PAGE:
-A VYATTA_POST_FW_FWD_HOOK -j ACCEPT
-A VYATTA_POST_FW_IN_HOOK -j ACCEPT
-A VYATTA_POST_FW_OUT_HOOK -j ACCEPT
-A VYATTA_PRE_FW_FWD_HOOK -j RETURN
-A VYATTA_PRE_FW_IN_HOOK -j RETURN
-A VYATTA_PRE_FW_OUT_HOOK -j RETURN


vyos@vyos# traceroute 8.8.8.8
traceroute to 8.8.8.8 (8.8.8.8), 30 hops max, 60 byte packets
 1  10.10.20.1 (10.10.20.1)  0.648 ms  0.685 ms  0.384 ms
 2  10.10.10.1 (10.10.10.1)  1.016 ms  0.902 ms  0.949 ms
 3  192.168.122.1 (192.168.122.1)  1.069 ms  1.651 ms  4.158 ms
 4  192.168.220.2 (192.168.220.2)  3.912 ms  4.106 ms  7.379 ms^C
[edit]
vyos@vyos# traceroute 8.8.8.8
traceroute to 8.8.8.8 (8.8.8.8), 30 hops max, 60 byte packets
 1  10.10.20.1 (10.10.20.1)  1.167 ms  0.387 ms  0.369 ms
 2  10.10.10.1 (10.10.10.1)  1.317 ms  0.919 ms  1.259 ms
 3  192.168.122.1 (192.168.122.1)  1.481 ms  2.360 ms  2.190 ms
 4  192.168.220.2 (192.168.220.2)  9.797 ms  9.557 ms  8.544 ms^C
[edit]
vyos@vyos# traceroute 8.8.4.4
traceroute to 8.8.4.4 (8.8.4.4), 30 hops max, 60 byte packets
 1  10.10.20.5 (10.10.20.5)  0.887 ms  0.494 ms  0.349 ms
 2  10.10.10.5 (10.10.10.5)  2.130 ms  1.601 ms  2.018 ms
 3  192.168.122.1 (192.168.122.1)  3.642 ms  3.583 ms  3.537 ms
 4  192.168.220.2 (192.168.220.2)  2.617 ms  2.857 ms  3.362 ms^C
[edit]
vyos@vyos# traceroute 8.8.4.4
traceroute to 8.8.4.4 (8.8.4.4), 30 hops max, 60 byte packets
 1  10.10.20.5 (10.10.20.5)  1.027 ms  0.389 ms  0.414 ms
 2  10.10.10.5 (10.10.10.5)  1.399 ms  0.965 ms  1.055 ms
 3  192.168.122.1 (192.168.122.1)  2.273 ms  1.280 ms  1.295 ms
 4  192.168.220.2 (192.168.220.2)  1.554 ms  1.305 ms  1.965 ms^C
[edit]
vyos@vyos# traceroute 1.1.1.1
traceroute to 1.1.1.1 (1.1.1.1), 30 hops max, 60 byte packets
 1  10.10.20.9 (10.10.20.9)  1.056 ms  0.508 ms  0.381 ms
 2  10.10.10.9 (10.10.10.9)  1.038 ms  0.831 ms  1.934 ms
 3  192.168.122.1 (192.168.122.1)  2.842 ms  2.738 ms  2.381 ms
 4  192.168.220.2 (192.168.220.2)  4.454 ms  3.648 ms  2.812 ms^C
[edit]
vyos@vyos# traceroute 1.1.1.1
traceroute to 1.1.1.1 (1.1.1.1), 30 hops max, 60 byte packets
 1  10.10.20.9 (10.10.20.9)  0.511 ms  0.412 ms  0.344 ms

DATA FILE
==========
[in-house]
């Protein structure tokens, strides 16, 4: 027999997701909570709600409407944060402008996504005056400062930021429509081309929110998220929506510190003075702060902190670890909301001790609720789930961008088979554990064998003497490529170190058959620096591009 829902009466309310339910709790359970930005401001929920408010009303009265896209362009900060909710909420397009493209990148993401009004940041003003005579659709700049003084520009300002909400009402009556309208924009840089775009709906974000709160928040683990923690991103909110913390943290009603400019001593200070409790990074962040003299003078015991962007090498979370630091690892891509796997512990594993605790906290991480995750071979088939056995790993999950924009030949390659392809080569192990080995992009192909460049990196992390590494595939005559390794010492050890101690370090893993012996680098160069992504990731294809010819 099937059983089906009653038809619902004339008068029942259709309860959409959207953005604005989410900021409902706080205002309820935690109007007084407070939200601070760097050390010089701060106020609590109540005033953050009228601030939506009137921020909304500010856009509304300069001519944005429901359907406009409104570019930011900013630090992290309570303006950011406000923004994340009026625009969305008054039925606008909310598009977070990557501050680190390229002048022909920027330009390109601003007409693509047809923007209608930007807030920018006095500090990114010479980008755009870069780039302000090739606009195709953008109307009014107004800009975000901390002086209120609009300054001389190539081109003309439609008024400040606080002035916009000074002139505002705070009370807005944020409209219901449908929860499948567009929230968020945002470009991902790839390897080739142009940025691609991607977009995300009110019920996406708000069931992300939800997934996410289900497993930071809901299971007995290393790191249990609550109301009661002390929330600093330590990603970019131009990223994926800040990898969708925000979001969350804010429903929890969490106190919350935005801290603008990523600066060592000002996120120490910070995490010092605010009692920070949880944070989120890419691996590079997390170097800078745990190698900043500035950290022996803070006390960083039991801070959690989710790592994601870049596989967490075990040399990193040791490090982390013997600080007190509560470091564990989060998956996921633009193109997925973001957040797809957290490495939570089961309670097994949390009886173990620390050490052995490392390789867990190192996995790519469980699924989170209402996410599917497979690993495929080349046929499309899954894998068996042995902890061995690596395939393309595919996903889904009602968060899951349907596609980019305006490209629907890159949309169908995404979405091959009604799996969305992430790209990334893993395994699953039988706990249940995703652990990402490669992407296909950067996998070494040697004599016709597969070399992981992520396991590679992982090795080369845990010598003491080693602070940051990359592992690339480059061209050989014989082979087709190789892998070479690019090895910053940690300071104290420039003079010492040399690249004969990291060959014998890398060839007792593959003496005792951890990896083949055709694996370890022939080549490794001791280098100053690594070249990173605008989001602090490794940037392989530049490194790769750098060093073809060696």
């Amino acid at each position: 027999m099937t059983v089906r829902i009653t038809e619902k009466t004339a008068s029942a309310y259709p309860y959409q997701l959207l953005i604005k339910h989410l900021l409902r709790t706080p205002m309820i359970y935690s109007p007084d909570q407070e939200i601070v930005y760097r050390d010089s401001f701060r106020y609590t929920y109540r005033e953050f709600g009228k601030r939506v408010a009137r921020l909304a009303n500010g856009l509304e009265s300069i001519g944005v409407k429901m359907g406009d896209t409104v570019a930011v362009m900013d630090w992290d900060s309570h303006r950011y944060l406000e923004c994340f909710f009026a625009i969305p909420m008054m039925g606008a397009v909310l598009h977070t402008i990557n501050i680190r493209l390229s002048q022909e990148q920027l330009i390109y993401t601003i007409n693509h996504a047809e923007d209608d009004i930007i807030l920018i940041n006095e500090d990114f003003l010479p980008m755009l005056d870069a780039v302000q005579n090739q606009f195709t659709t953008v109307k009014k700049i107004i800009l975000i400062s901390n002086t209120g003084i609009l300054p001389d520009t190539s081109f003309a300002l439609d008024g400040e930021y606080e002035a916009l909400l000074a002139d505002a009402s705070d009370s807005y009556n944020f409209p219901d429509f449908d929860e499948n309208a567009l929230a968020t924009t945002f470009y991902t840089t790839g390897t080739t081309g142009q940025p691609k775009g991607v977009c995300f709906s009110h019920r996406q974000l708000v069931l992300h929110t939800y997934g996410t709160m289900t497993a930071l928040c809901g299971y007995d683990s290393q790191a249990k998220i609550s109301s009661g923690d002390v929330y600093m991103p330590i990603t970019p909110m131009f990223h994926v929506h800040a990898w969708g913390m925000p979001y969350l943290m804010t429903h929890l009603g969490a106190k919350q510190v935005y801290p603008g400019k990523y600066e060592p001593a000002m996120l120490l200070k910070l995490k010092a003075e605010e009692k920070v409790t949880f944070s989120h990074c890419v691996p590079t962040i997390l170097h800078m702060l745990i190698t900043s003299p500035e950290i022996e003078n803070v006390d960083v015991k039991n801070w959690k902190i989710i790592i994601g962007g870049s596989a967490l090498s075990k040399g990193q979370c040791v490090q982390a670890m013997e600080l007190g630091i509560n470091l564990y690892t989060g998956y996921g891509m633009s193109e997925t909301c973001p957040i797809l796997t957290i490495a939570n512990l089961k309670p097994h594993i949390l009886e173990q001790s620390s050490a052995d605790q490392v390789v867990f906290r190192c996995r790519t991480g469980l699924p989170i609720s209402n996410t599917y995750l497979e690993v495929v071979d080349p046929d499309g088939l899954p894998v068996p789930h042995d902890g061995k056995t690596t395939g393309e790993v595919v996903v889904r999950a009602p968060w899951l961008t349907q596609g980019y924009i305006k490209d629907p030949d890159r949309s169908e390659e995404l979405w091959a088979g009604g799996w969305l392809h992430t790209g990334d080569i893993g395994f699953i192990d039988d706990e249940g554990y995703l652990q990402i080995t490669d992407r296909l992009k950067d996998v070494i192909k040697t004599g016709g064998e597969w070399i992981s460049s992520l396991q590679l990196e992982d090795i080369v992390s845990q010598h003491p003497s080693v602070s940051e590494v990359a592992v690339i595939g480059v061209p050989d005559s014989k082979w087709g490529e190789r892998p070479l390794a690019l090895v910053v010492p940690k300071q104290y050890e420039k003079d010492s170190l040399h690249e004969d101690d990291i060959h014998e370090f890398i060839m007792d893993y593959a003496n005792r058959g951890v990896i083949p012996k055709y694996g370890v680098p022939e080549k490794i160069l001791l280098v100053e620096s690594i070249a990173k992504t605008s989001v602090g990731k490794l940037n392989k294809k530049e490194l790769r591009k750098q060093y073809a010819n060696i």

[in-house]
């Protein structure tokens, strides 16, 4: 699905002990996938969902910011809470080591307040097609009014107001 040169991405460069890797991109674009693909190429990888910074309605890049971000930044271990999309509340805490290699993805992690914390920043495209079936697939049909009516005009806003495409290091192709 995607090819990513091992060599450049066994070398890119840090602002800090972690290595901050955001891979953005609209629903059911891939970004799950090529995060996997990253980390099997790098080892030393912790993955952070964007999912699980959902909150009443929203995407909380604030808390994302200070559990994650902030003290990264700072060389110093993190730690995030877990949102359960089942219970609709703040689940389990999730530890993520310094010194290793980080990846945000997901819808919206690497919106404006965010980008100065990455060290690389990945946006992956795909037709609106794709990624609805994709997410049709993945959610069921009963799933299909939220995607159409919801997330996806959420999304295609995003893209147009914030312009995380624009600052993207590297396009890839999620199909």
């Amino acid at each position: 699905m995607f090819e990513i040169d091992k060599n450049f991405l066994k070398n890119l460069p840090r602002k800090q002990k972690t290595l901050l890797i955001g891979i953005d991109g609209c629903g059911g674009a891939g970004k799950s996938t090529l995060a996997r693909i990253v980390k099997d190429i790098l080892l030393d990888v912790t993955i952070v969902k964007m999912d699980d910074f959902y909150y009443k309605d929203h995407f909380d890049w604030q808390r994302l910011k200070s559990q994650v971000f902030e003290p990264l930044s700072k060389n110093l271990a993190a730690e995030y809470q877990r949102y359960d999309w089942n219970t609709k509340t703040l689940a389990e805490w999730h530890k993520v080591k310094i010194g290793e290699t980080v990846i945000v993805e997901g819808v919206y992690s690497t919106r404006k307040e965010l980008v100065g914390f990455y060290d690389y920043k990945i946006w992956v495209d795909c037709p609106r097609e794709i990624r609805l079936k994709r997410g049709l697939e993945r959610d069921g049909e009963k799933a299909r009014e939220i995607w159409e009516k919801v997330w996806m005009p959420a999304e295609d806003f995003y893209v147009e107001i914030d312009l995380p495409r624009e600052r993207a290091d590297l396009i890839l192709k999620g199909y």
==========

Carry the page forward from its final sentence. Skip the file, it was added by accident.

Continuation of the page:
2  10.10.10.9 (10.10.10.9)  1.031 ms  3.389 ms  4.590 ms
 3  192.168.122.1 (192.168.122.1)  6.687 ms  6.524 ms^C
[edit]

vyos@vyos# traceroute 4.2.2.2
traceroute to 4.2.2.2 (4.2.2.2), 30 hops max, 60 byte packets
 1  10.10.20.9 (10.10.20.9)  0.675 ms 10.10.20.5 (10.10.20.5)  0.809 ms 10.10.20.9 (10.10.20.9)  2.383 ms
 2  10.10.10.9 (10.10.10.9)  3.460 ms 10.10.10.5 (10.10.10.5)  9.580 ms 10.10.10.9 (10.10.10.9)  3.304 ms
 3  192.168.122.1 (192.168.122.1)  9.217 ms  8.753 ms  9.066 ms
 4  192.168.220.2 (192.168.220.2)  8.587 ms  8.544 ms  8.895 ms^C
[edit]
vyos@vyos# traceroute 4.2.2.2
traceroute to 4.2.2.2 (4.2.2.2), 30 hops max, 60 byte packets
 1  10.10.20.1 (10.10.20.1)  0.629 ms 10.10.20.5 (10.10.20.5)  0.482 ms  1.295 ms
 2  10.10.10.5 (10.10.10.5)  6.748 ms  6.667 ms 10.10.10.9 (10.10.10.9)  6.432 ms
 3  192.168.122.1 (192.168.122.1)  6.300 ms  6.246 ms  5.833 ms
 4  192.168.220.2 (192.168.220.2)  5.736 ms  5.651 ms  5.936 ms^C
[edit]
vyos@vyos# traceroute 4.2.2.2
traceroute to 4.2.2.2 (4.2.2.2), 30 hops max, 60 byte packets
 1  10.10.20.5 (10.10.20.5)  0.891 ms  1.661 ms  1.407 ms
 2  10.10.10.9 (10.10.10.9)  1.555 ms  3.987 ms 10.10.10.1 (10.10.10.1)  8.570 ms
 3  192.168.122.1 (192.168.122.1)  7.953 ms  7.515 ms  7.228 ms
 4  192.168.220.2 (192.168.220.2)  7.041 ms  6.598 ms  6.303 ms^C

Specifically for the root of this topic DNS also has no issues with resolution :